In addition, to be eligible for a student visa, one must prove “non-immigrant intent” by showing addresses, bank accounts, and proof that they will return to their home country, which simply is difficult to do as an H-4 dependent staying in the US since I was a child. My only options remaining are to leave behind my family and the life I built here.

There are over 200,000 students in this exact situation and every year, 10,000 of these American raised children are forced to be deported from the country they have spent their entire lives in legally.

To find a means to end this painful journey for these students, I am part of an organization called Improve the Dream, a fully grassroots advocacy group led by students like me.

Since 2017, Improve the Dream has been raising awareness on this issue that often seems to fall through the cracks in immigration issues.

We strive to connect and strengthen a national community of young people to improve the journey in navigating the immigration system for themselves and their families, while advocating for a permanent end to aging-out policies.

In July of 2021, Representative Deborah Ross and Representative Marionette Miller-Meeks proposed the bill, America’s CHILDREN Act (H.R. 4331/S.2753) which has received bipartisan support to protect children from aging out of the system.

Not only does the bill protect children of long-term visa holders from aging out and facing ultimate self-deportation, but it grants these American raised children a green card once they graduate from a 4-year institution in the condition that they resided in the United States legally for 10 years.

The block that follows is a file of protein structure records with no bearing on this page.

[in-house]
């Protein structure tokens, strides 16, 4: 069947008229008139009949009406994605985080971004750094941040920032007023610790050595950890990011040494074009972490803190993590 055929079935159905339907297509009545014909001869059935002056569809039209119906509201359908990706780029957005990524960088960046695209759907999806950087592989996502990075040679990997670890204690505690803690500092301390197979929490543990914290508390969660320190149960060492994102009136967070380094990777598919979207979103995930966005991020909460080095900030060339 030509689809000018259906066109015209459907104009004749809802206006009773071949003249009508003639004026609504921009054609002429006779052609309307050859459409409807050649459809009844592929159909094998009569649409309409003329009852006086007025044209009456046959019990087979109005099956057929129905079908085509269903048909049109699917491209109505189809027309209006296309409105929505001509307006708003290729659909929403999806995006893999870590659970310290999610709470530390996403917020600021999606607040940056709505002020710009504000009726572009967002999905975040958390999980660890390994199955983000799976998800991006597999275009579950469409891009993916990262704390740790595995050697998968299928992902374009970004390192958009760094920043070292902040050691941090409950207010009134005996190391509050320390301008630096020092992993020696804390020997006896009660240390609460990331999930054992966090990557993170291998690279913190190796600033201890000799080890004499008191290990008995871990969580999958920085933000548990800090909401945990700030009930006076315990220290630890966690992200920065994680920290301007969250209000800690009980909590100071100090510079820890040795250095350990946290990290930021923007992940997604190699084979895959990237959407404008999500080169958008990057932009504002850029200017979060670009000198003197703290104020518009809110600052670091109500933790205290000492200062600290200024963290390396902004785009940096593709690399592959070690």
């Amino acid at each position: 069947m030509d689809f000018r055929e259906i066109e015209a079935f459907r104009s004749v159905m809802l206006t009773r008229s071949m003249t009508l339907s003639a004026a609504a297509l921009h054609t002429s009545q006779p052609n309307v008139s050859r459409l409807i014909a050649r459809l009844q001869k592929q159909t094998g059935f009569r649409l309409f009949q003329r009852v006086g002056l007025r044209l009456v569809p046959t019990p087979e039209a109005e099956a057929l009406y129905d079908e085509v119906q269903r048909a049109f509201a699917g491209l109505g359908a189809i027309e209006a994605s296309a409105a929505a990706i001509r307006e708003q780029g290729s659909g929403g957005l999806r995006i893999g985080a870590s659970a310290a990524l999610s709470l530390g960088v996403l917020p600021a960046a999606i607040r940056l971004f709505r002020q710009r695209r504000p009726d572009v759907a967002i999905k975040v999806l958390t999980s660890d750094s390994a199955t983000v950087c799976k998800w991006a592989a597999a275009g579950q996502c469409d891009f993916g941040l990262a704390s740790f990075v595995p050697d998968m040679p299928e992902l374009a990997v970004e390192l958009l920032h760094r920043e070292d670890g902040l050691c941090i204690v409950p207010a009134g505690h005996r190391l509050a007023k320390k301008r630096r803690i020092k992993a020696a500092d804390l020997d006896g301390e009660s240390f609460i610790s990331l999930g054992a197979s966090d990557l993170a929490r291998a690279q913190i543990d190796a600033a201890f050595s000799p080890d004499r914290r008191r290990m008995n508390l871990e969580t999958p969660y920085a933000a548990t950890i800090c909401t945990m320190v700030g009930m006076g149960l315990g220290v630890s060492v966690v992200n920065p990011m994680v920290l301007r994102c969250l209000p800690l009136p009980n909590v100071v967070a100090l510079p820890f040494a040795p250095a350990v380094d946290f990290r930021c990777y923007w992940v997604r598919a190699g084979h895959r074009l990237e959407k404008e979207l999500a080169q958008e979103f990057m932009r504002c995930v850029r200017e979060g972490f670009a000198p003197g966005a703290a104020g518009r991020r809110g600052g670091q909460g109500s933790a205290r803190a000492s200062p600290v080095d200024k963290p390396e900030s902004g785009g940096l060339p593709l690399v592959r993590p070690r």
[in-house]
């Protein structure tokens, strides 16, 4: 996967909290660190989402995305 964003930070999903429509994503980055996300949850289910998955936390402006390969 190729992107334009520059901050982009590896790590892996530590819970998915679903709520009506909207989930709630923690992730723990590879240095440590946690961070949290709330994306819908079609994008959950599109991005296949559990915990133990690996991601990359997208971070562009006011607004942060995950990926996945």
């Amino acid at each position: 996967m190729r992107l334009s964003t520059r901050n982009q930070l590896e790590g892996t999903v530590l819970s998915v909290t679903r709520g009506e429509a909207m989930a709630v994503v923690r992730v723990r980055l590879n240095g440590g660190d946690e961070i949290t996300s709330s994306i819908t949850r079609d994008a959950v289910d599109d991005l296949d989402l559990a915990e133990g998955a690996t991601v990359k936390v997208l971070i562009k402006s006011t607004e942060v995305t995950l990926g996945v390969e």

This bill also allows for work authorization by giving them an EAD to pursue internships, research, jobs, and other opportunities. 

In addition, the House recently passed the National Defense Authorization Act (NDAA) with age-out protections included. This amendment was passed as an en bloc and was supported with immense bipartisanship, unheard of in immigration policy in today’s politics.

This amendment, however, removes the provision of the Green Card upon graduation. Both the proposal of the America’s CHILDREN Act and the amendment recently passed in the NDAA is huge progress made on both Improve the Dream and our legal immigration system.

We need your help to protect the 200,000 students like me, who have been brought up and raised in the United States to give back and serve the country they call home.

We are living in a legal limbo and our futures here are uncertain but with your help, we can make both the bill and the amendment in the NDAA pass in the Senate.

Visit the website improvethedream.org/letter and fill out the template provided to urge your local congressmen to raise awareness and prevent the spread of misinformation on this issue.

You can also find a call template for your state senator at improvethedream.org/call. With this much progress made by all students facing this issue, every letter, every call, and every voice matters.


Fedora Castelino is a current undergraduate neuroscience student at the University of South Carolina with a passion for immigration policy from Apex, NC. Contact: castelinofedora@gmail.com